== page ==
Humanity Healing

Celebrate International Woman’s Day with Quotes from 9 Literary Ladies

by Maegan Wagner

Maya Angelou, Charlotte  Bronte, Virginia Wolf, Toni Morrison. Margaret Atwood

Maya Angelou, Charlotte Bronte, Virginia Wolf, Toni Morrison. Margaret Atwood

Biographile’s This Week in History remembers events of the past, and the icons that set them in motion. If you’re stirred by the words below, read more inspiring author quotes.

March 8, marks the International Women’s Day. From the humble, socialist beginnings America’s National Women’s Day in 1909 and the first official international version observed by Austria, Denmark, Germany, and Switzerland in 1911, International Women’s Day has grown to include celebrations the world over. It was once a holiday with a clear political message — women’s liberation, the suffrage movement, and fair labor practices for women. In Russia in 1917, protests against war, rationing, and czarism organized for the holiday actually marked the start of  the February Revolution and led directly to the fall of  Czar Nicholas II. By 1975, the U.N. officially recognized it as an international holiday.

Today, we mark International Women’s Day with a roundup of women whose words have shaped our world.

Malala Yousafzai

1. Malala Yousafzai (July 12, 1997)
“A girl has the power to go forward in her life. And she’s not only a mother, she’s not only a sister, she’s not only a wife. But a girl has the — she should have an identity. She should be recognized and she has equal rights as a boy.” (“Nobel Peace Prize Acceptance Speech,” 2014)

Margaret Atwood

2. Margaret Atwood (November 18, 1939)
“Does feminist mean large unpleasant person who’ll shout at you or someone who believes women are human beings? To me it’s the latter, so I sign up.” (Qtd, Women Know Everything!,Karen Weekes, 2007)

Sylvia Plath

3. Sylvia Plath (October 27, 1932)
“I began to see why woman-haters could make such fools of women. Woman-haters were like gods: invulnerable and chock-full of power. They descended, and then they disappeared. You could never catch one.” (The Bell Jar, 1963)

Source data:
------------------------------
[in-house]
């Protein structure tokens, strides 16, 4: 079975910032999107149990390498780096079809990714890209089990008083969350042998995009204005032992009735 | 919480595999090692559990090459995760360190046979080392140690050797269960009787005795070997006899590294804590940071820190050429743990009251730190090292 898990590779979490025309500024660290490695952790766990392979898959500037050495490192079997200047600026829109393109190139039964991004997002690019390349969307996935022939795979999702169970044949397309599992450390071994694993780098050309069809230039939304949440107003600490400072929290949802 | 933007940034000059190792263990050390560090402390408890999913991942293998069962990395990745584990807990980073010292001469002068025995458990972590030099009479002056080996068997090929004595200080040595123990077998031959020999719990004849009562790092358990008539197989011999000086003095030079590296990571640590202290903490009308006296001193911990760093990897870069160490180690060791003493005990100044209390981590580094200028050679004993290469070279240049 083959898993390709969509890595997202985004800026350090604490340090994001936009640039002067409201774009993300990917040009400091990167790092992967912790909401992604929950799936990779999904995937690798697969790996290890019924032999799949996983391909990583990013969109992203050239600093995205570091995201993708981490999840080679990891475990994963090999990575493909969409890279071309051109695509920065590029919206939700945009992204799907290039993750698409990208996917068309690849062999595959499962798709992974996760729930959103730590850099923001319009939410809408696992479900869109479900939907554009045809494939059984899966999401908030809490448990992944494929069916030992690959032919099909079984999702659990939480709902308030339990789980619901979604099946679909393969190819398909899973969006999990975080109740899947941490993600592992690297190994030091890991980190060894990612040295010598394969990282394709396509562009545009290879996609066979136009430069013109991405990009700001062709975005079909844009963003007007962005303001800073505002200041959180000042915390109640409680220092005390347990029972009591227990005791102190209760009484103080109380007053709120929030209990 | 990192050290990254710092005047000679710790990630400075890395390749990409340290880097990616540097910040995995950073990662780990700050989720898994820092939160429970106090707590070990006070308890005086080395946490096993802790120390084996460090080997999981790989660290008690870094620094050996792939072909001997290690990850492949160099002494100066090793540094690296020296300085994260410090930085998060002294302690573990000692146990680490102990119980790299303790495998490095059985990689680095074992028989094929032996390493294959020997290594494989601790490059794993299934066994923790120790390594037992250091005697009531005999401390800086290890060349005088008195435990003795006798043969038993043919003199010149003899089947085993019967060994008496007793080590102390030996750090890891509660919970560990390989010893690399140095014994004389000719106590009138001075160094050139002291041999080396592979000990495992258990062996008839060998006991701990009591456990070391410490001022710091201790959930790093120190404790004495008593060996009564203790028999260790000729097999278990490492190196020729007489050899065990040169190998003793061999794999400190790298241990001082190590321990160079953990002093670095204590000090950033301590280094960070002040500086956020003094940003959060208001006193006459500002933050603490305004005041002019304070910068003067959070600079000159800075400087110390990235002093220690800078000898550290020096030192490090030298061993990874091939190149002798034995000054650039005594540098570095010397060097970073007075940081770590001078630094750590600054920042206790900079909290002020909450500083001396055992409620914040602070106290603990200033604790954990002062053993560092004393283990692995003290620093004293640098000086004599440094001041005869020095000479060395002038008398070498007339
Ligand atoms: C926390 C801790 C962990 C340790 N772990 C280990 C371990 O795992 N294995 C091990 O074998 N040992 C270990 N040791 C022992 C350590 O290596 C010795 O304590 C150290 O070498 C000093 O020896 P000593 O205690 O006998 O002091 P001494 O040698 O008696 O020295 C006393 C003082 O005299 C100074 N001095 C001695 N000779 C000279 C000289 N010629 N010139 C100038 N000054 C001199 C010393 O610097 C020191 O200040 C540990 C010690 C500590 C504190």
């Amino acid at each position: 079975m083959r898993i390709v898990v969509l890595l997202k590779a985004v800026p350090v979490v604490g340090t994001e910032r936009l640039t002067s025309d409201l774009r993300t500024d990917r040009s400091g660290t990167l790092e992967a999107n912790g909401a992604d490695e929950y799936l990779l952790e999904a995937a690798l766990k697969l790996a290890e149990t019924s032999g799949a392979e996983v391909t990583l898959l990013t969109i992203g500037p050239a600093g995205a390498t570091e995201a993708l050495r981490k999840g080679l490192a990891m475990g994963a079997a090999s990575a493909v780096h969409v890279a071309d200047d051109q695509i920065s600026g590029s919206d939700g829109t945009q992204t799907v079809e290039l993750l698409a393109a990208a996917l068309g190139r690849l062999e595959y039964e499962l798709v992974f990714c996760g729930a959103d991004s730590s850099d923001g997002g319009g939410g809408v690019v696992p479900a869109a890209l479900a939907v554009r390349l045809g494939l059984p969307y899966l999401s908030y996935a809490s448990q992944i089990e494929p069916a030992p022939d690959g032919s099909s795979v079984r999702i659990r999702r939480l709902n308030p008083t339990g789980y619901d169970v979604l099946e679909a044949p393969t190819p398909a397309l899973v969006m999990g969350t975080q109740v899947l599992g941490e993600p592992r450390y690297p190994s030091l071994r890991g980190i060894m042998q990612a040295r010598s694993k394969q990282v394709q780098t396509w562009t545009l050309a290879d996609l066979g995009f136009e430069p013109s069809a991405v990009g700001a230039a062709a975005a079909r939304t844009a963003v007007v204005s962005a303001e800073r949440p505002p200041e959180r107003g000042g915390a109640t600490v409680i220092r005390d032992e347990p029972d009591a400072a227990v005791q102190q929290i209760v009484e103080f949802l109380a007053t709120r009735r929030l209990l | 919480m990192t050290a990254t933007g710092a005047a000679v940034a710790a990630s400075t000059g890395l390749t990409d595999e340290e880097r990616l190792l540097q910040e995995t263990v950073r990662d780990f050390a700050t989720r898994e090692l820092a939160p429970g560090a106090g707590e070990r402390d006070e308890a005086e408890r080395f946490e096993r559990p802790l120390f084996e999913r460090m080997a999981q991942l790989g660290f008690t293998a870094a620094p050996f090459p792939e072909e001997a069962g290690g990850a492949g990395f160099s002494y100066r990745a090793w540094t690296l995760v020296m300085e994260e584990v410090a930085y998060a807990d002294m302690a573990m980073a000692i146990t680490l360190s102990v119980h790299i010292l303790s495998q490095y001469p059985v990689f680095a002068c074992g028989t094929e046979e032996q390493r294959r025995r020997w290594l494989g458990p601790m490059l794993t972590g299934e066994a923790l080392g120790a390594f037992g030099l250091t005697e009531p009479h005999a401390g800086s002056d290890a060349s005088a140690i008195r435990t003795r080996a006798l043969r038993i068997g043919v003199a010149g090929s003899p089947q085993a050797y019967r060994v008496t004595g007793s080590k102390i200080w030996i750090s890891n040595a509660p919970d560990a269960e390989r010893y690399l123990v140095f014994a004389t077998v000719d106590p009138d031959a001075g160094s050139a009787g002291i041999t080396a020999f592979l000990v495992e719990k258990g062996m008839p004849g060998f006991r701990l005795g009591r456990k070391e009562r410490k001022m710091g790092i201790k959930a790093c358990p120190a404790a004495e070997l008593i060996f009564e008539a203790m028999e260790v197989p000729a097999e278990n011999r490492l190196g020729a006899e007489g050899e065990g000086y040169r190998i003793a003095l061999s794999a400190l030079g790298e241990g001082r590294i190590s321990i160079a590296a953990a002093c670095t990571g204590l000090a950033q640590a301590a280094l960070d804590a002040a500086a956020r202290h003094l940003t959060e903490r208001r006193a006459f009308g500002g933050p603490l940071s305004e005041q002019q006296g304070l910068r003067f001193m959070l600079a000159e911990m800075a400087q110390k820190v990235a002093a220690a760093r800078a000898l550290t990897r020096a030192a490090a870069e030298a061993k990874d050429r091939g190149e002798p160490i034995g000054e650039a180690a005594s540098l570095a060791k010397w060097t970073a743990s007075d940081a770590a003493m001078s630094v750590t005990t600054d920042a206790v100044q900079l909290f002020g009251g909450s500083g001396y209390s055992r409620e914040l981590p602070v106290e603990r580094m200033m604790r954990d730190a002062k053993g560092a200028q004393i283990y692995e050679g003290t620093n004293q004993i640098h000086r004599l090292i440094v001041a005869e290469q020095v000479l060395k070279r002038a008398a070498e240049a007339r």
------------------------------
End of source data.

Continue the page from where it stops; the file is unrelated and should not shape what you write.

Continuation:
Toni Morrison

4. Toni Morrison (February 18, 1931)
“Wanna fly, you got to give up the shit that weighs you down.” (Song of Solomon, 1977)

Maya Angelou

5. Maya Angelou (April 4, 1928)
“Courage is the most important of all the virtues, because without courage you can’t practice any other virtue consistently. You can practice any virtue erratically, but nothing consistently without courage.” (Qtd, Diversity: Leaders Not Labels, Stedman Graham, 2006)

Virginia Woolf

6. Virginia Woolf (January 25, 1882)
“Why have I so little control? It is the case of much waste and pain in my life. (“15 September 1926.” A Moment’s Liberty, 1990)

Emily Brontë

7. Emily Brontë (July 30, 1818)
“I wish I were a girl again, half-savage and hardy, and free.” (Wuthering Heights, 1847)

Charlotte Brontë

8. Charlotte Brontë (April 21, 1816)
“I am no bird; and no net ensnares me: I am a free human being with an independent will, which I now exert to leave you.” (Jane Eyre, 1847)

Jane Austen

9. Jane Austen (December 16, 1775)
“It is always incomprehensible to a man that a woman should ever refuse an offer of marriage. A man always imagines a woman to be ready for anybody who asks her.” (Emma, 1816)

Source:

http://www.biographile.com/

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